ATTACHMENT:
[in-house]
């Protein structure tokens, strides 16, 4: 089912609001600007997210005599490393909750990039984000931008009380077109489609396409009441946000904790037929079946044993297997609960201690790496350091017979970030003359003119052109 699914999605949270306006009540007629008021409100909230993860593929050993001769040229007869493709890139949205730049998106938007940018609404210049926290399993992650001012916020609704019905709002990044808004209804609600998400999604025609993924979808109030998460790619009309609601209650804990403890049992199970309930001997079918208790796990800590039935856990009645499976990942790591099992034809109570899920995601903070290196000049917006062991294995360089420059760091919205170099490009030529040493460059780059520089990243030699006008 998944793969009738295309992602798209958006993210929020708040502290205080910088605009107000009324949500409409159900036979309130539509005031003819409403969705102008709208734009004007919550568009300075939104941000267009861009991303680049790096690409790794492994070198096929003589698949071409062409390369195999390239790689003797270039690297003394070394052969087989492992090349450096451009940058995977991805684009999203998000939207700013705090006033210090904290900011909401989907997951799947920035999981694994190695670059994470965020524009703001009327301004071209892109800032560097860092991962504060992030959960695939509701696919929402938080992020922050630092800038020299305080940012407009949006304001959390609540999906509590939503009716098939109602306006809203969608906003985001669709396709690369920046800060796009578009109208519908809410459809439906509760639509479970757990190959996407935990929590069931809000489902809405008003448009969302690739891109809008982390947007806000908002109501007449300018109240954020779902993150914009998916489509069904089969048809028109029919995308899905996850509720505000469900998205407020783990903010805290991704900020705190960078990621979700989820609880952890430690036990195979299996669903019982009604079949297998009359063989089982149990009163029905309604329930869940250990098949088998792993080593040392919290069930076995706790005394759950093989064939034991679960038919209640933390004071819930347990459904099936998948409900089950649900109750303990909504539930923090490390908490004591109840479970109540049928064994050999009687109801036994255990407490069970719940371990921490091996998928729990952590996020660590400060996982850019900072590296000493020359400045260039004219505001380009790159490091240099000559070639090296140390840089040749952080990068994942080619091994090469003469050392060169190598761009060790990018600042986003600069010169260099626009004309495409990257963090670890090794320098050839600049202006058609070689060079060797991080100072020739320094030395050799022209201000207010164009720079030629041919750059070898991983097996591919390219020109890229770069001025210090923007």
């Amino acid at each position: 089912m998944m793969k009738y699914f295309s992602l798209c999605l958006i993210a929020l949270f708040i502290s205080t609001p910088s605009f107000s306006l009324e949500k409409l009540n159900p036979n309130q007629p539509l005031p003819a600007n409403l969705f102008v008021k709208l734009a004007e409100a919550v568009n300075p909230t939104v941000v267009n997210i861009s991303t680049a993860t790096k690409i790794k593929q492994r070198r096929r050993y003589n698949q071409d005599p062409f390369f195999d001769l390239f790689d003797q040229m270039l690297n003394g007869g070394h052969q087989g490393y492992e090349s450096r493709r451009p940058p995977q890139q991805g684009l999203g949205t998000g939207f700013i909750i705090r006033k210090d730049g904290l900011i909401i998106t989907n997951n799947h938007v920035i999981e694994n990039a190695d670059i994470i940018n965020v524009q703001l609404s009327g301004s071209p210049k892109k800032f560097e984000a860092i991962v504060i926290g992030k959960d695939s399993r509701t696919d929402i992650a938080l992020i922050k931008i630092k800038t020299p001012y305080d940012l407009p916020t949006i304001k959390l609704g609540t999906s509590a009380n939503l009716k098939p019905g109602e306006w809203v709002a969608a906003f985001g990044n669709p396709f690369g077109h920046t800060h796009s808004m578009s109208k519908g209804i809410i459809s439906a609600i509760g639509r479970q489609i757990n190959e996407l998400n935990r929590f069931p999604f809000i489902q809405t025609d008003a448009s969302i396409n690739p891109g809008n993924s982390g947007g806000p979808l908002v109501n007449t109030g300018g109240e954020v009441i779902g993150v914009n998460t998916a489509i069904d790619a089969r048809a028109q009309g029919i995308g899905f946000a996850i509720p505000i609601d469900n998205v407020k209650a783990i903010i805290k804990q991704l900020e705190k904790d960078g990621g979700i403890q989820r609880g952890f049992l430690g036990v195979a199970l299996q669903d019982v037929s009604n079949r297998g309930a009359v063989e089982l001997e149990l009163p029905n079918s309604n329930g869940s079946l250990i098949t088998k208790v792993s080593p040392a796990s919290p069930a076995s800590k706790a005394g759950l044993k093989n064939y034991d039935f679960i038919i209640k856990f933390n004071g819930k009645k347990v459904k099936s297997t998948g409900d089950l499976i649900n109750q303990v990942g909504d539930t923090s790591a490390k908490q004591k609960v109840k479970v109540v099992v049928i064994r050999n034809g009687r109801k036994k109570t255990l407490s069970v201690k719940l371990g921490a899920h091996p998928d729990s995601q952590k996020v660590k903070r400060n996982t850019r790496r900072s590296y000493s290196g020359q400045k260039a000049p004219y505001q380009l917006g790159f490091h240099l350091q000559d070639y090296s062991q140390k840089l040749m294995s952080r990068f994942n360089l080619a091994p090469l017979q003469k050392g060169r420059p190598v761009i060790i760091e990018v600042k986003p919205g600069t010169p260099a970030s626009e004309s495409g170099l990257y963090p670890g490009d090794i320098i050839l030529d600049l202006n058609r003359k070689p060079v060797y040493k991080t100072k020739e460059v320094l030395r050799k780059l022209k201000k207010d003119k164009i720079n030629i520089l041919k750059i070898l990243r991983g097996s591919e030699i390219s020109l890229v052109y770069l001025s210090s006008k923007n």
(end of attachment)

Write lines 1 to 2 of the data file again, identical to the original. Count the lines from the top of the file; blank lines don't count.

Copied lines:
[in-house]
């Protein structure tokens, strides 16, 4: 089912609001600007997210005599490393909750990039984000931008009380077109489609396409009441946000904790037929079946044993297997609960201690790496350091017979970030003359003119052109 699914999605949270306006009540007629008021409100909230993860593929050993001769040229007869493709890139949205730049998106938007940018609404210049926290399993992650001012916020609704019905709002990044808004209804609600998400999604025609993924979808109030998460790619009309609601209650804990403890049992199970309930001997079918208790796990800590039935856990009645499976990942790591099992034809109570899920995601903070290196000049917006062991294995360089420059760091919205170099490009030529040493460059780059520089990243030699006008 998944793969009738295309992602798209958006993210929020708040502290205080910088605009107000009324949500409409159900036979309130539509005031003819409403969705102008709208734009004007919550568009300075939104941000267009861009991303680049790096690409790794492994070198096929003589698949071409062409390369195999390239790689003797270039690297003394070394052969087989492992090349450096451009940058995977991805684009999203998000939207700013705090006033210090904290900011909401989907997951799947920035999981694994190695670059994470965020524009703001009327301004071209892109800032560097860092991962504060992030959960695939509701696919929402938080992020922050630092800038020299305080940012407009949006304001959390609540999906509590939503009716098939109602306006809203969608906003985001669709396709690369920046800060796009578009109208519908809410459809439906509760639509479970757990190959996407935990929590069931809000489902809405008003448009969302690739891109809008982390947007806000908002109501007449300018109240954020779902993150914009998916489509069904089969048809028109029919995308899905996850509720505000469900998205407020783990903010805290991704900020705190960078990621979700989820609880952890430690036990195979299996669903019982009604079949297998009359063989089982149990009163029905309604329930869940250990098949088998792993080593040392919290069930076995706790005394759950093989064939034991679960038919209640933390004071819930347990459904099936998948409900089950649900109750303990909504539930923090490390908490004591109840479970109540049928064994050999009687109801036994255990407490069970719940371990921490091996998928729990952590996020660590400060996982850019900072590296000493020359400045260039004219505001380009790159490091240099000559070639090296140390840089040749952080990068994942080619091994090469003469050392060169190598761009060790990018600042986003600069010169260099626009004309495409990257963090670890090794320098050839600049202006058609070689060079060797991080100072020739320094030395050799022209201000207010164009720079030629041919750059070898991983097996591919390219020109890229770069001025210090923007």